"Organize, save, share and edit your photos."
Apple iPhoto is part of Apple’s iLife suite and it is safe to say that it enjoys the most popularity compared to the rest of its counterparts. The reason is very simple – everyone takes photos and everyone has a number of photos on their Mac. As a result, as time goes by, our libraries increase in size exponentially and the management of our photos becomes a top priority. This is an issue that Apple iPhoto is very keen to resolve as the photo management is simplified through the concept of events and the possibility to share your photos on social networking websites like Facebook and Flickr is one of the utility’s biggest selling points. And did I tell you about the face recognition feature?
Apple iPhoto is all about slideshows, having fun with your photos by creating cards and calendars, sharing them with your family and friends and organizing your library in a simple and effective way. Let’s analyze the features of Apple iPhoto in this quick article!
As soon as you will see the download size of Apple iPhoto (750 MB), you will quickly realize that this is no ordinary tool. As a result, the installation process takes more than just a few seconds but in the end, it is really worth it. Regarding the requirements, iPhoto is an Apple product so you will need a Mac in order to run it. Other specs include 1 GB of RAM, an Intel processor and the Mac OS X 10.6.6 or later. You can also install iPhoto from the preinstalled iLife suite on Mac computers. You should be happy to discover that Apple iPhoto doesn’t come with adware/spyware or other programs.
The interface of Apple iPhoto is a perfect example of an excellent interface with a very good design that provides easy access to most of the tool’s features. One of the biggest additions to the latest version of Apple iPhoto is the full screen mode. Thus, every pixel on the display will be occupied by your entire workspace. It gives a nice edge to the interface and makes you feel that you’re working on a very big iPad. The full screen mode gives you more opportunities to share your photos via e-mail or Facebook. In addition, it lets you see all your events, faces and places without any visual distractions. Overall, the interface is one of iPhoto’s biggest strengths, as it is simple, intuitive and perfect for novice users.
If someone would ask me to sum up Apple iPhoto in a few words, then “events”, “places” and “faces” would be my top 3. Firstly, through events, a new meaning is given to your photos as they are automatically organized based on where you took them. It is a very useful feature that you will simply love and appreciate. On the other hand, it has to be said that Faces is the technology that is on everyone’s lips. The iPhoto’s face-recognition technology, Faces is able to recognize faces from your photos and match characteristic such as eyes, shape, mouth, nose, and more, to the rest of your photos in your library. If iPhoto failed to recognize a face – and this happens pretty often – you can use the “Add Missing Face” button and associate a given individual with a certain photo.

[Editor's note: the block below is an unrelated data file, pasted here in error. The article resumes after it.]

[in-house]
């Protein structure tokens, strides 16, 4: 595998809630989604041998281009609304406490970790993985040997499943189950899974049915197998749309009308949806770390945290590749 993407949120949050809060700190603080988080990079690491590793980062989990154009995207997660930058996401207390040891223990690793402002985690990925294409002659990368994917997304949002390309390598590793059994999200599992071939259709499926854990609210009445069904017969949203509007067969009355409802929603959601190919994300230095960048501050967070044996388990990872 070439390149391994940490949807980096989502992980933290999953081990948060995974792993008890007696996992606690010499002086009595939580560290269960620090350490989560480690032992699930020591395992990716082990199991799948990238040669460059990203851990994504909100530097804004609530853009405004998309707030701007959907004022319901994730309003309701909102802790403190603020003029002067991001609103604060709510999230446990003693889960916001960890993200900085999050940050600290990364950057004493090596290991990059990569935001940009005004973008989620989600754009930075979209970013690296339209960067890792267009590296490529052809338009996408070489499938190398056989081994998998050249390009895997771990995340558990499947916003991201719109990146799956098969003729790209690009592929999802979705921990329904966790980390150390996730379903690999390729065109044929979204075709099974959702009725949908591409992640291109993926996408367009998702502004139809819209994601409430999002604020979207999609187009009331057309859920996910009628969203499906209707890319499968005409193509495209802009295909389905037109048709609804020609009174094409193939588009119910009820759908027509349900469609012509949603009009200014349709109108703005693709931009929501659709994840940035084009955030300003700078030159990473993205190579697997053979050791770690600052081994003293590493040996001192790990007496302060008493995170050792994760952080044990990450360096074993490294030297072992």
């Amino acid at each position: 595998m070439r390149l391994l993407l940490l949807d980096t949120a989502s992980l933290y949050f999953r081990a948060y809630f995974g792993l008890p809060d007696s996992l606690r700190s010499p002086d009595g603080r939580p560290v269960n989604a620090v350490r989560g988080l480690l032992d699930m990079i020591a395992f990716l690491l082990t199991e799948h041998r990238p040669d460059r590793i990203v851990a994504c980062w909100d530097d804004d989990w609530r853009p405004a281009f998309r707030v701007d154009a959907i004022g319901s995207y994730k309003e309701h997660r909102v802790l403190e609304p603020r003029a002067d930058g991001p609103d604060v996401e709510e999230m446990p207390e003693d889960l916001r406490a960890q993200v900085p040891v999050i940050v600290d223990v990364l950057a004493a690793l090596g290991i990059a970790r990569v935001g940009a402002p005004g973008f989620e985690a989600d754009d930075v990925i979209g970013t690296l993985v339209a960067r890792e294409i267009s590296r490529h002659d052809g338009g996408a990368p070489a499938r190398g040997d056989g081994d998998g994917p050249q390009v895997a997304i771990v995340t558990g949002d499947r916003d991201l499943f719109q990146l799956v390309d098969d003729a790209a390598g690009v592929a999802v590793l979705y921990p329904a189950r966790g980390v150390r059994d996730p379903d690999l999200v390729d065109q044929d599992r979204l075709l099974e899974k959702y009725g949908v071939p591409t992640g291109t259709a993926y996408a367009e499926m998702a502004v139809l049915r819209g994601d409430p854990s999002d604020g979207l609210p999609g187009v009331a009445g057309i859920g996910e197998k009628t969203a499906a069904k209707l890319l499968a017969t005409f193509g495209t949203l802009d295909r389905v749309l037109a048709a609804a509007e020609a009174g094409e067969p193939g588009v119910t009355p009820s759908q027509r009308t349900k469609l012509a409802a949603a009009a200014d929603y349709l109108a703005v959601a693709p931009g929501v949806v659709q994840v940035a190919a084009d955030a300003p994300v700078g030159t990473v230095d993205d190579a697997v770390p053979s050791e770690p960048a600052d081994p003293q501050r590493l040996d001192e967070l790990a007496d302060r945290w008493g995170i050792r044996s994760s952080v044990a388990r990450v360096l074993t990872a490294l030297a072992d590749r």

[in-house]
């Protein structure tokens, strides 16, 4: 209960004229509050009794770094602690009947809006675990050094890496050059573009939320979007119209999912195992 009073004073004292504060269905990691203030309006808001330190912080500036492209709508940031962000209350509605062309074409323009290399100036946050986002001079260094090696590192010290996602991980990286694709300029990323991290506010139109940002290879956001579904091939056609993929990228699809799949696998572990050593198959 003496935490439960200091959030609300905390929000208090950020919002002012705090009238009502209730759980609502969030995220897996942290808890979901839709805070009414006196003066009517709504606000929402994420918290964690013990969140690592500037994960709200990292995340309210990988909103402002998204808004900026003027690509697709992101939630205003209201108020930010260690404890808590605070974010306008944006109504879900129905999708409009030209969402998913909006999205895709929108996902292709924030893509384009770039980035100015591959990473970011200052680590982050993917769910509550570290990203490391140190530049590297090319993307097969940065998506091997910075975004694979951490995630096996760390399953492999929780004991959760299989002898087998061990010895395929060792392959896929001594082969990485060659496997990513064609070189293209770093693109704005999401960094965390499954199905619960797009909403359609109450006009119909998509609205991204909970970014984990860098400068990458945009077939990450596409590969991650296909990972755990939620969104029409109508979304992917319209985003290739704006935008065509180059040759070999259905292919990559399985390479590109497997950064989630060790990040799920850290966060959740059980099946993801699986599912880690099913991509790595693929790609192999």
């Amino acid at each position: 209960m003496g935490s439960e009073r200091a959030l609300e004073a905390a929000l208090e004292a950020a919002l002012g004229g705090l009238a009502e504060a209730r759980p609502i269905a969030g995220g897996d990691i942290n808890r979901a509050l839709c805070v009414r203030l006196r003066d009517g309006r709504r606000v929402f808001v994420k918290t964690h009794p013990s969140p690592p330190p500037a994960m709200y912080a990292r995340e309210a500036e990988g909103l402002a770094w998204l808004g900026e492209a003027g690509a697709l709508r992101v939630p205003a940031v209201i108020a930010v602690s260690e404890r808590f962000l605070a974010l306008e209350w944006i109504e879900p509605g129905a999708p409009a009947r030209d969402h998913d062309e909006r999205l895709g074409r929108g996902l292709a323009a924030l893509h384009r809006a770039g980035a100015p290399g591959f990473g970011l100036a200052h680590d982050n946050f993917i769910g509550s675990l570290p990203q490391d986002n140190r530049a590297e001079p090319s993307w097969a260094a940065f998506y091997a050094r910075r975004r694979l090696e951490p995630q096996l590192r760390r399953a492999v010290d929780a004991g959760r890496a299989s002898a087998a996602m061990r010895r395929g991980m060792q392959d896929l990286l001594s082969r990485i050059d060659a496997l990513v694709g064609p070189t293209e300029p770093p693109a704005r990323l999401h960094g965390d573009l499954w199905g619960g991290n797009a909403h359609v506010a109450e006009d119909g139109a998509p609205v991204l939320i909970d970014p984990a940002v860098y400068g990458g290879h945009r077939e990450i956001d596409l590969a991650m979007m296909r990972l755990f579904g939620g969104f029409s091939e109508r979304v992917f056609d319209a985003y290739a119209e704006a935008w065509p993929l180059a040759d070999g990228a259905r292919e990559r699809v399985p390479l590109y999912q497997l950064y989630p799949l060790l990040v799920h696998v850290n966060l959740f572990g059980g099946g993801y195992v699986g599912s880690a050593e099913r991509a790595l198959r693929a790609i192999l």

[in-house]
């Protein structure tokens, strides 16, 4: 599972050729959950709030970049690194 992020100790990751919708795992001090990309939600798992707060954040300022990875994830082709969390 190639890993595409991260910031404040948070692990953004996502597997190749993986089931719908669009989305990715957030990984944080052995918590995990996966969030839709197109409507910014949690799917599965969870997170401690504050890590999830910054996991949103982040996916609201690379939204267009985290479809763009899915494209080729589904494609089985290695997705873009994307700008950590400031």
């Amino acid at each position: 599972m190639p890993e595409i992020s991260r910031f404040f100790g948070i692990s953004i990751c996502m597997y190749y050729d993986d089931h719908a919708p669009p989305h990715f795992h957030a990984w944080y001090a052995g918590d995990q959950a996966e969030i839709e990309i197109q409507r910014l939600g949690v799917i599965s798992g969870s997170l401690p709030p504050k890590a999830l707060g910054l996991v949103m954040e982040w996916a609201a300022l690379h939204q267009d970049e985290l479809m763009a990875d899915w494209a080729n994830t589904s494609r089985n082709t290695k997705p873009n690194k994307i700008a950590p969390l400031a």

Secondly, the Places feature is pretty self-explanatory. It uses Wi-Fi triangulation and GPS and whenever your photos are imported into iPhoto, their location data will be included as well in the Places database. As your library of photos grows, maps of your photos can be displayed by using the Places window, and the great thing about it is that you can see which photos were taken at a certain place.
A neat feature of iPhoto is the slideshow editor that takes advantage of Apple's Core Animation technology and includes a lot of themes such as Vintage Prints and Places, a GPS-friendly theme. Make sure you use it, as some very nice smooth-looking effects can be achieved. As for the social side of iPhoto, the support for Facebook is excellent (you can see, for example, your friend’s comments right into iPhoto) and the e-mailing capabilities include e-mail sharing history and support for all the popular mail services.
The weak points of Apple iPhoto include some minor bugs and an underpowered Effects pane but we should easily overlook these due to the jam-packed advantages that come with the program.
Google’s Picasa is the most popular utility when it comes to iPhoto alternatives. It is offered for free on both Mac and Windows. There also exists a beta version for Linux users.
All in all, Apple iPhoto is a very good photo management tool with excellent out of the box online integration and a full screen mode that offers one of the best photo viewing experiences out there.